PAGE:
August 11th, 2008

By Neil M. Travis, Montana/Arizona

When I was in school one of my least favorite subjects was fractions, and I think that is more or less a universal feeling. However, there are many things in our lives that are controlled by fractions, and one of those is fly fishing. Before you stop reading because you think that I am about to launch into some hyper-technical aspect of our sport let me explain.

This year many of the rivers here in Montana remained high and basically unfishable for a much longer period than we have become accustomed to in recent years. When the rivers began to become approachable the clear water was within inches of the bank. If you cannot consistently place your fly within a couple inches of bank your chances of success are nil.

Most of my fly-fishing in recent years has been restricted to spring creeks and lakes, and it has been many years since I have spent a day fly-fishing from a moving boat. When a friend of mine recently invited me to float the Yellowstone River I suddenly realized that it had been a couple decades since I had spent a day floating the Yellowstone casting flies from the moving platform of a drift boat.

For several years I did some guiding on the Yellowstone, and one of the things that I came to realize was that fly-fishing from a moving boat was a learned art. In conventional fly-fishing the only thing that is constantly moving is the water. You wade into position, select your target, and begin to cast. Casting from a moving boat changes everything. You are moving, the water is moving, and the targets are flying passed at breakneck speed. No matter how hard the person working the oars tries to slow the boat down it continues to move more or less rapidly downstream and you must continually pick up your fly and cast it toward the next target that is rapidly approaching. You have to hit that pocket, drop your fly next to that log, get a good drift under those bushes, and you must do all this while you are moving. You have to cast with enough slack to allow your fly to drift without drag, but not with so much slack that you cannot set the hook if a fish should suddenly hit your fly. You must constantly be watching your fly and also preparing to pick it up and make the next cast. I have seen otherwise competent fly casters turn into rank beginners after standing in the front of a moving drift boat trying to consistently put their fly within a few inches of the bank.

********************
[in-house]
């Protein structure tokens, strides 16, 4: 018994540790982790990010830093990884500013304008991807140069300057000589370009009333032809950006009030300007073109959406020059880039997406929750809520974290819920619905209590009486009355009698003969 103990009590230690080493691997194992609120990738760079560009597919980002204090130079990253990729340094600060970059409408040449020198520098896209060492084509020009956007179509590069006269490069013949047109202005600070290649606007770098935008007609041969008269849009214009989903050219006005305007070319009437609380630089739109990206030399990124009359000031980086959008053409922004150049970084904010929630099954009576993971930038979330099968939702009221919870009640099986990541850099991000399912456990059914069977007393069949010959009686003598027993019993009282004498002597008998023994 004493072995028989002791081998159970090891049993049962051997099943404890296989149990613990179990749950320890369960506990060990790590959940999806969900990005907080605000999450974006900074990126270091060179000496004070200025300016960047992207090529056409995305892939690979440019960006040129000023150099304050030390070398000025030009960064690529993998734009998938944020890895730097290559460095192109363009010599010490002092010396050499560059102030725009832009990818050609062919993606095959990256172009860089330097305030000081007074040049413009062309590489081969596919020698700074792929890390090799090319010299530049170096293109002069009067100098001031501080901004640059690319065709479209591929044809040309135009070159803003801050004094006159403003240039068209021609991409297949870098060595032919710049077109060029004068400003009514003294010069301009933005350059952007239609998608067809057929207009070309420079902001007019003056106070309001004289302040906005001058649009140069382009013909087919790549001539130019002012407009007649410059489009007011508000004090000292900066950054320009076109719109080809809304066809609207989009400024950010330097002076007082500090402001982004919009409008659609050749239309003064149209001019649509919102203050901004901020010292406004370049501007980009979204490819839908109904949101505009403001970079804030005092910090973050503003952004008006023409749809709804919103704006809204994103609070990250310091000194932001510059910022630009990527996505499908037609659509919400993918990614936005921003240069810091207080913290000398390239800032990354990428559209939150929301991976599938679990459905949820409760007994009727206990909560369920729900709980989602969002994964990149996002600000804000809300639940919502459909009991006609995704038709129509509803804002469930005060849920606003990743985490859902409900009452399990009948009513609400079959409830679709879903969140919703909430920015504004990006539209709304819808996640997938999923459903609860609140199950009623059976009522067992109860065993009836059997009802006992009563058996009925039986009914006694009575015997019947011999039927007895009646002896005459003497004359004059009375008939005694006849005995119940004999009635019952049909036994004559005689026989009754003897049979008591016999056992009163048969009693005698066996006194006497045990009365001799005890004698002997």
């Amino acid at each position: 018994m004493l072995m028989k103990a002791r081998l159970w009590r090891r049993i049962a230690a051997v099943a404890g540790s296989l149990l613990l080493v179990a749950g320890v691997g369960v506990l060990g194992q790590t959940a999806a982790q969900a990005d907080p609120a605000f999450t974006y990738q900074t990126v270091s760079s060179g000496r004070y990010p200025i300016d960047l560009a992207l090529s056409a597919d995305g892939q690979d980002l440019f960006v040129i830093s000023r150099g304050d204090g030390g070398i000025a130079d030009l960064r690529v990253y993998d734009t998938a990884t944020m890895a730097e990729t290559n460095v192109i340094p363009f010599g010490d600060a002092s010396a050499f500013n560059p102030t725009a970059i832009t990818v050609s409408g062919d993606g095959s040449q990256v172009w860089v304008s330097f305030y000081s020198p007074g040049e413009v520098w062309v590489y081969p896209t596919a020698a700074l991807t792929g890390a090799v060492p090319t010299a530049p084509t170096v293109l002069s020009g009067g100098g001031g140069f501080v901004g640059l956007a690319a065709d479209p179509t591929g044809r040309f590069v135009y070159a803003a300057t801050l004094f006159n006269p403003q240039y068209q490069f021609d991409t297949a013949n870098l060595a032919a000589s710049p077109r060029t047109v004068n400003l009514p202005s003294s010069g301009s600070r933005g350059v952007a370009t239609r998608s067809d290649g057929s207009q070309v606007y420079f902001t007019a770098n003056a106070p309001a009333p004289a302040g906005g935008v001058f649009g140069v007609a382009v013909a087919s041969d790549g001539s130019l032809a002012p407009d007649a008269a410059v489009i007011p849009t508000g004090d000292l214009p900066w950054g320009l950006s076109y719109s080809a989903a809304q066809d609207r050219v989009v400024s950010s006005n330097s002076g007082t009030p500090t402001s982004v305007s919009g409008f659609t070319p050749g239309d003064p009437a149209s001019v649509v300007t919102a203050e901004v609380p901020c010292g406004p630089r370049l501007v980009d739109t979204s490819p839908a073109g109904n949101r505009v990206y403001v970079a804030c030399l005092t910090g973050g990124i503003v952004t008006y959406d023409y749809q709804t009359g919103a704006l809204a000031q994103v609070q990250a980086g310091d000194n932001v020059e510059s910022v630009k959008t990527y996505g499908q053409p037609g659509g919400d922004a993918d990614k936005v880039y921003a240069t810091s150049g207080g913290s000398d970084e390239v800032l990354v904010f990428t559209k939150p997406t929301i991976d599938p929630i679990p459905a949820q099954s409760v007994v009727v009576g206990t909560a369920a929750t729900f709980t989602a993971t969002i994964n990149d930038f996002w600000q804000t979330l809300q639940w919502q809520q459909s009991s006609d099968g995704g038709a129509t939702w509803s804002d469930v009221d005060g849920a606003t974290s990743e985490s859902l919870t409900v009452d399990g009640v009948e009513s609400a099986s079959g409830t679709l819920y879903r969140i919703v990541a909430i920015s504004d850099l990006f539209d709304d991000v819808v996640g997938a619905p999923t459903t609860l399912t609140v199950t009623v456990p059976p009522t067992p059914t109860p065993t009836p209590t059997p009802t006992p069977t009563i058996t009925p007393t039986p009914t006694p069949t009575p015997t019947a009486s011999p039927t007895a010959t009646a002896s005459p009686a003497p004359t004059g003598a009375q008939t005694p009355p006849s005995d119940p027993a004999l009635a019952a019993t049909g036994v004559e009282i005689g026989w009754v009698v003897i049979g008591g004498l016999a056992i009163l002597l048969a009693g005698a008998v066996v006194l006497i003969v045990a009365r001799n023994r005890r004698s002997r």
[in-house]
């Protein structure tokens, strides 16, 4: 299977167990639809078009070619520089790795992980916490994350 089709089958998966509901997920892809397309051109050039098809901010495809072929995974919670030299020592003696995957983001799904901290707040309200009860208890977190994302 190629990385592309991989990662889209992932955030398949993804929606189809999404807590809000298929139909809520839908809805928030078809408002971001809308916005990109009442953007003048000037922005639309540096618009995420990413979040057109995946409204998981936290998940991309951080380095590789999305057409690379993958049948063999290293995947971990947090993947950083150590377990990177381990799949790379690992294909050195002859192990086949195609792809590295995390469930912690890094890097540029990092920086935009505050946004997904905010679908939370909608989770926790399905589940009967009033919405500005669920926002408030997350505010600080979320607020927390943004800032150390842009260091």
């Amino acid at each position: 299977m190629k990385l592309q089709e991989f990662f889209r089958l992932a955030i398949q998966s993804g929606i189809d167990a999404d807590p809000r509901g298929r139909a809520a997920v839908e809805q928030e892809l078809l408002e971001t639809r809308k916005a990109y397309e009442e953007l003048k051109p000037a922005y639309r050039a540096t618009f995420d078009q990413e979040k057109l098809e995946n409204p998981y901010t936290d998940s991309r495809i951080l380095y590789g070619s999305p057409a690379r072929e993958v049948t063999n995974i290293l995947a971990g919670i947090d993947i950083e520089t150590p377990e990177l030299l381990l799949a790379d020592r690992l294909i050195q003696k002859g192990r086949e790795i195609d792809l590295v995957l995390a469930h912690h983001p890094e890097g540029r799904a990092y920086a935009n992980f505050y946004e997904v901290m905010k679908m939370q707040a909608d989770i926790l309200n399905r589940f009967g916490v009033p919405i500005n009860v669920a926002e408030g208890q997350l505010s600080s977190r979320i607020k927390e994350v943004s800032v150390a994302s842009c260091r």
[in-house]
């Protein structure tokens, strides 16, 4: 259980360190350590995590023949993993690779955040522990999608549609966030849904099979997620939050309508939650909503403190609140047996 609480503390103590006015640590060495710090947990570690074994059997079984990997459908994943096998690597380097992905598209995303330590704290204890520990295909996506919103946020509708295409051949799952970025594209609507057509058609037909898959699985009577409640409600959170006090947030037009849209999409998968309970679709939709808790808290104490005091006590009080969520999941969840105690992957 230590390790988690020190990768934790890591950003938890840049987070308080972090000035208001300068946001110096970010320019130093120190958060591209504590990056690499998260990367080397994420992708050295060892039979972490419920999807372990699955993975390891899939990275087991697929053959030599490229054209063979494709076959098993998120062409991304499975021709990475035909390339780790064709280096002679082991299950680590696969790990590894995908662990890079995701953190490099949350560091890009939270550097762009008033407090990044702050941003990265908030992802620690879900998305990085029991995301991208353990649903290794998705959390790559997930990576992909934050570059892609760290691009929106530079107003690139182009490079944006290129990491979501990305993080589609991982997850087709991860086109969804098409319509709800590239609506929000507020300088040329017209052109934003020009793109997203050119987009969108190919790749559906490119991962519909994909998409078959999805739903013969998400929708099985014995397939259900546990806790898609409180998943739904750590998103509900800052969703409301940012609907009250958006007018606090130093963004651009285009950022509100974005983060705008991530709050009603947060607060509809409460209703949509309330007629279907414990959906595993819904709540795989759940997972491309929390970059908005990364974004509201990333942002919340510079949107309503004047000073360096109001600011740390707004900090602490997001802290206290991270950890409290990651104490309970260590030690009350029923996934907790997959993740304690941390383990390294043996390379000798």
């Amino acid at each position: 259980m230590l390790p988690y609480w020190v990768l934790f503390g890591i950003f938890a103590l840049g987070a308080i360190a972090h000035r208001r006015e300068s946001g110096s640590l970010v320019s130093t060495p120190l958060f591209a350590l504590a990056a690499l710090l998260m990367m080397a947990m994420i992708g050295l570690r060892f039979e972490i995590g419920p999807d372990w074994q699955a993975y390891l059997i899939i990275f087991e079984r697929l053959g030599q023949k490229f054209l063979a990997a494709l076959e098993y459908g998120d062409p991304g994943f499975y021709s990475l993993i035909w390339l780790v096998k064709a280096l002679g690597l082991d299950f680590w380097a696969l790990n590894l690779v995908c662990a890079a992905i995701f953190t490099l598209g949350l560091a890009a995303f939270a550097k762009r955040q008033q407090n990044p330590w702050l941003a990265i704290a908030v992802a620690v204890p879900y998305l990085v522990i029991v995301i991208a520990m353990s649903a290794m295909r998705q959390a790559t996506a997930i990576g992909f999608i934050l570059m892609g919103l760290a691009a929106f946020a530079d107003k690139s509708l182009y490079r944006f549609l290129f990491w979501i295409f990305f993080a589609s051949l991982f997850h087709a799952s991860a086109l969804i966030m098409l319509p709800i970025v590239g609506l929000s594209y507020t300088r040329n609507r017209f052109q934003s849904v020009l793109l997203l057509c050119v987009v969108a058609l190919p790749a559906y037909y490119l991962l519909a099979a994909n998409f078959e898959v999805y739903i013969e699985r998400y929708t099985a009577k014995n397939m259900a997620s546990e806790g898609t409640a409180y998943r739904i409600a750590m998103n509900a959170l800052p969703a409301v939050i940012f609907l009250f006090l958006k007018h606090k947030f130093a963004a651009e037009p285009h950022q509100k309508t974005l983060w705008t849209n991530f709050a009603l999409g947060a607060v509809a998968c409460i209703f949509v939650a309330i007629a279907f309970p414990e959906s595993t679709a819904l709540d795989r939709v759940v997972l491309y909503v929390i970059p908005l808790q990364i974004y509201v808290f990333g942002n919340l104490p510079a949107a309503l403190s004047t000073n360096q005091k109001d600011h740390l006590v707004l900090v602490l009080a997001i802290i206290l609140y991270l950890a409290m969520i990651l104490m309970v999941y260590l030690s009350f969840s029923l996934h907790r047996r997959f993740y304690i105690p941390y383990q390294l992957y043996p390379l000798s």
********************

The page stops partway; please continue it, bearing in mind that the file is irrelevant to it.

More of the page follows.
There are a number of other places in fly-fishing where the difference between success and failure can be measured in fractions. The timing of a successful cast, the distance that the rod travels, the amount of power applied to the cast, and when that power is applied are but a few of the examples of the importance of fractions in successful fly-fishing.

Well I'm happy to report that I still remembered how to cast from a moving boat, and although my casting arm and hand were more than a bit tired after 6 hours of constant casting I was still placing my fly where I wanted it when we pulled into the take-out. I'm not quite ready to fish that way everyday again, but I hope that I don't have to wait another couple decades to do it again. ~ Neil M. Travis, Montana/Arizona

From A Journal Archives

[ HOME ]

[ Search ] [ Contact FAOL ] [ Media Kit ] © Notice